Nevada to Bring First US Esports Regulatory Body Bill
A Nevada lawmaker is drafting a bill that could create the country’s first regulatory body for esports.
The Republican Senator envisions a “light touch” state oversight group like the Nevada Athletic Commission, which oversees combat sports such as mixed martial arts and boxing through licensure and sanctions. Following the NAC example, Kieckhefer wants to create “clean and fair” competitions, besides bringing untapped revenue opportunities for the state. However, the bill is not made public as the Senator said the draft will be ready to present during the ongoing session, which began February 1. The deadline to file the bill is in mid-March.
According to the lawmaker, the Silver State has the chance to become a global leader in esports. “I think the general consensus now is that the time has arrived for something like this,” Kieckhefer said.
The Senator’s plan is big, and the proposed legislation would create a body with jurisdiction beyond state borders, regulating competitive video gaming across all titles and everywhere in the country. Esports regulation could offer “greater stability and security” for the new industry, which is already popular in the US. The lawmaker believes the move will attract esports leagues to host their competitions in Las Vegas, drawing thousands as they did during the pre-pandemic times.
While reiterating the significance of the bill, Kieckhefer said the athletic commission’s “success stories with UFC”, as well as other events, exemplify the value of a “friendly regulatory agency” in order to provide greater stability and security.
No New Idea
Though Kieckhefer extended a striking idea, he was not the first one to do so. Before him, the idea was presented by former Gaming Control Board chair A.G. Burnett not so long ago. Burnett too believed that regulated esports could pull tourism for the state as it would help legitimize the industry, besides helping with visas and travel. In addition, the regulatory body would host various esports events. However, when the idea was first floated a few years back, it did not receive much attention.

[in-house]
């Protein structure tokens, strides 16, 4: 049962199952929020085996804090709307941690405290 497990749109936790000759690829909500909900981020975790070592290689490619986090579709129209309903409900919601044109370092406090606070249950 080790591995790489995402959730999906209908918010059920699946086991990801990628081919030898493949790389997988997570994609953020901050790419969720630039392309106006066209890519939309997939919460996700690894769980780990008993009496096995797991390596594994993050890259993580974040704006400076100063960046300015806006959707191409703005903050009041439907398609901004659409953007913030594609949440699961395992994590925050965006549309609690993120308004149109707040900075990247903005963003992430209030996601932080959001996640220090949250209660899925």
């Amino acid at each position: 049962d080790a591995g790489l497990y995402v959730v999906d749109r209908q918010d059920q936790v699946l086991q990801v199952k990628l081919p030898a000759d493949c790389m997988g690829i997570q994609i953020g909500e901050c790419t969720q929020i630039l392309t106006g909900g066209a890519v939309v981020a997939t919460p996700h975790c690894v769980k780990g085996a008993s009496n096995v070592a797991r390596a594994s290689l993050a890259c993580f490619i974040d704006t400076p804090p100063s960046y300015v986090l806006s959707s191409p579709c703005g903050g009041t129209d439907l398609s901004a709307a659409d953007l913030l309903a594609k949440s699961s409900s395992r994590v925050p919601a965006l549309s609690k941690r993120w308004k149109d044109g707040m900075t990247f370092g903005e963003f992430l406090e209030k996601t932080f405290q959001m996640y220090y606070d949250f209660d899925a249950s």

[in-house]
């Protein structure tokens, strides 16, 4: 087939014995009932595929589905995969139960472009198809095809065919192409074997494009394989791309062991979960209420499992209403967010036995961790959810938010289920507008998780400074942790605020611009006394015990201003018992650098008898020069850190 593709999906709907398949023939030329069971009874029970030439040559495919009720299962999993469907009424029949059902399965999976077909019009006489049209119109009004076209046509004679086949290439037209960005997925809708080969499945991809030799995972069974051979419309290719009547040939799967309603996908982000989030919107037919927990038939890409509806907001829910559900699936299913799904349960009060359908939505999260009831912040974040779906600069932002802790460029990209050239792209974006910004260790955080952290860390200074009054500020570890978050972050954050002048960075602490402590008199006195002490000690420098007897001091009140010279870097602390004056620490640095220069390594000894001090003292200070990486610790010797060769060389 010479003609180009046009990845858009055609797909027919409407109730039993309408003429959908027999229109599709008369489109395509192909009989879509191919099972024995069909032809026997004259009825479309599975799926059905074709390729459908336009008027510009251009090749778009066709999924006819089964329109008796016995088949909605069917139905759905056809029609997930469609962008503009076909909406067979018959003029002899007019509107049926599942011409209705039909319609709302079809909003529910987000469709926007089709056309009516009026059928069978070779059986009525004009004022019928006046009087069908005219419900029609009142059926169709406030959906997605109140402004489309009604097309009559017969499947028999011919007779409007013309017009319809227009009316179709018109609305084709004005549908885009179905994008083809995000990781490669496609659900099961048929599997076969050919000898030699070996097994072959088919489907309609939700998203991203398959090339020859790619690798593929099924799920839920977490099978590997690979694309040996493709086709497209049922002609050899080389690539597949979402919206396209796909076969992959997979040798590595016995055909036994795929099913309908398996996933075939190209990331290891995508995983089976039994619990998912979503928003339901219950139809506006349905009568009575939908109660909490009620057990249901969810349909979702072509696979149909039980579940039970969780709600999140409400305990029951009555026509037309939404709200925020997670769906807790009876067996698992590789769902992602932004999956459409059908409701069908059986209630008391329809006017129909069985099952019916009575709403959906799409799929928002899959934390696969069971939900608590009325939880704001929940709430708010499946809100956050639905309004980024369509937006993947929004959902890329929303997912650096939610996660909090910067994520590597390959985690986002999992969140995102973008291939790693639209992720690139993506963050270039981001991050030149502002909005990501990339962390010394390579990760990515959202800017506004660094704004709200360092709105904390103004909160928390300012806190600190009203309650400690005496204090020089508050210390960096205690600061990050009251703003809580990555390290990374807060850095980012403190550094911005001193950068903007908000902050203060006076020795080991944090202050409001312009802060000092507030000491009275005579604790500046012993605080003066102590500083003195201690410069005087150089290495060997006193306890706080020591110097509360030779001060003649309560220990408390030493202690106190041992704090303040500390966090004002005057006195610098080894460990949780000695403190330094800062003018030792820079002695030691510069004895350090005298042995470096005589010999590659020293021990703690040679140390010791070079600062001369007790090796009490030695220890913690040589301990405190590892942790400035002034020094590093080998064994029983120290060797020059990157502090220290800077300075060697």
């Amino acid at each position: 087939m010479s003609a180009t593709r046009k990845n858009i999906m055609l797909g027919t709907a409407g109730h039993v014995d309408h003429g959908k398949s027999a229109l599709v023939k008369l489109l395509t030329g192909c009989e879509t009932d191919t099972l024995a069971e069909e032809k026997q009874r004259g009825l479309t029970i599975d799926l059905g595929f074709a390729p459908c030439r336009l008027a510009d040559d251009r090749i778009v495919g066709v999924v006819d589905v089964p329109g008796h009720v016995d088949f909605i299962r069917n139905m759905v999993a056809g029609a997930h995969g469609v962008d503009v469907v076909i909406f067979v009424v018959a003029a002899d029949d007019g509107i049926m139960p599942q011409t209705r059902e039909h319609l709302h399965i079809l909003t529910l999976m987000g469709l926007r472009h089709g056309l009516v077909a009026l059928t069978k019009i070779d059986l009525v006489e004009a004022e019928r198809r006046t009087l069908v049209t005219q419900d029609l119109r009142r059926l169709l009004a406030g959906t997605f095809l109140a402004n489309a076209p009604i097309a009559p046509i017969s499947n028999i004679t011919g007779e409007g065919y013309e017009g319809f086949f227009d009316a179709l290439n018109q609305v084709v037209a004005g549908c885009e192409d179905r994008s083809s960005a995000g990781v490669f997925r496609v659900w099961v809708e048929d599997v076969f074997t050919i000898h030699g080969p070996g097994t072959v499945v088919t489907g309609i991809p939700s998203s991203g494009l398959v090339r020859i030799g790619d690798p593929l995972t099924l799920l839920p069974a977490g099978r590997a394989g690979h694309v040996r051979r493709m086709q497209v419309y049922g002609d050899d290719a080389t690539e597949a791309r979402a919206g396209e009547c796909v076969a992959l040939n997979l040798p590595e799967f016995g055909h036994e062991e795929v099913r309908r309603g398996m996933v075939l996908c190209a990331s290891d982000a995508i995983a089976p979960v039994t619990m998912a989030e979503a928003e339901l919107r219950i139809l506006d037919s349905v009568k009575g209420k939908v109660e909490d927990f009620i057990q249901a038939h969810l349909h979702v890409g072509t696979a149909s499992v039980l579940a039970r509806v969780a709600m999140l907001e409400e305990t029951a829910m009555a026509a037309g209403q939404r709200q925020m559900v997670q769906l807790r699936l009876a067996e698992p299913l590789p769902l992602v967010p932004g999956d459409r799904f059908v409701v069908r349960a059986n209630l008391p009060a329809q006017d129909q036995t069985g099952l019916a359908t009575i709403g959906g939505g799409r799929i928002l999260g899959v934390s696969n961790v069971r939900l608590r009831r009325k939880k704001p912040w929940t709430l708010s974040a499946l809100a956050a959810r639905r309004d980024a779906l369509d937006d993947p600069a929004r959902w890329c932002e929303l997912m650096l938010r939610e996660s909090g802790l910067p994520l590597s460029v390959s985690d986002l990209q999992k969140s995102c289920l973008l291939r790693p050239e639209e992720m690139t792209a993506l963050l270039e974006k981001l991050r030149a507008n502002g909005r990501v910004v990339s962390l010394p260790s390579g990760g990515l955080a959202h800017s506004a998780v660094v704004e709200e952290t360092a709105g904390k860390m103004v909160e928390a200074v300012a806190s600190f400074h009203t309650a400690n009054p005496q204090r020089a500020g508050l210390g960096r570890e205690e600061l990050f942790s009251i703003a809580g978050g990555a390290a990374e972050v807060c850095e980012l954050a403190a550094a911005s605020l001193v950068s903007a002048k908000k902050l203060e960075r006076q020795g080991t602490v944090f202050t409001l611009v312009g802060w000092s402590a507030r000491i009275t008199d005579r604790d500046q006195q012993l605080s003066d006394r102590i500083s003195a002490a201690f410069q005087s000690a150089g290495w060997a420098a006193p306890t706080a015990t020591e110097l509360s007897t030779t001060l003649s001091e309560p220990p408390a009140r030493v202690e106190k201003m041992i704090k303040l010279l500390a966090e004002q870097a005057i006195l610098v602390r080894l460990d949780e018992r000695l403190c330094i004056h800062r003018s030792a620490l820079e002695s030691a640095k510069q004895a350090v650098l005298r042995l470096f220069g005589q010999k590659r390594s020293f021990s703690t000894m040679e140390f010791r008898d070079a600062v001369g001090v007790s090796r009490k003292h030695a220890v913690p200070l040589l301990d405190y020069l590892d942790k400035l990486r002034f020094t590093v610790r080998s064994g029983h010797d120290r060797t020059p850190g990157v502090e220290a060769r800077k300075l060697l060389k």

Since proposing the idea himself, Burnett passed the thought on to Kieckhefer. It makes sense to reexplore the idea in order to bring visitors back to the Sin City in a post-pandemic world, Burnett said. Creating a regulatory commission that registers players, formulates competitive rules, and levels the playing field would further legitimize and regulate esports as an industry, Burnet added.
Vegas to Become Esports Capital
Although Kieckhefer asserts that the bill wouldn’t touch gambling, Milo Ocampo, founder of 8-Bit Esports, considers a regulatory commission as “the best possible step” for standardizing esports betting. Ocampo believes the potential for betting could potentially make Las Vegas the “esports capital of North America.”
While reiterating his stance, Ocampo said he truly believes Vegas, with its rich history, would be the only city that makes sense. He referred to Allegiant Stadium, a 65,000-seat venue, as a “missing piece” of infrastructure capable of holding huge events like the League of Legends World Championships. Ocampo asserted that a commission would give Sin City its biggest advantage yet, as no other state has one.
Esports targets young demographics specifically with lots of quick income, which Nevada wants due to its economic downturn.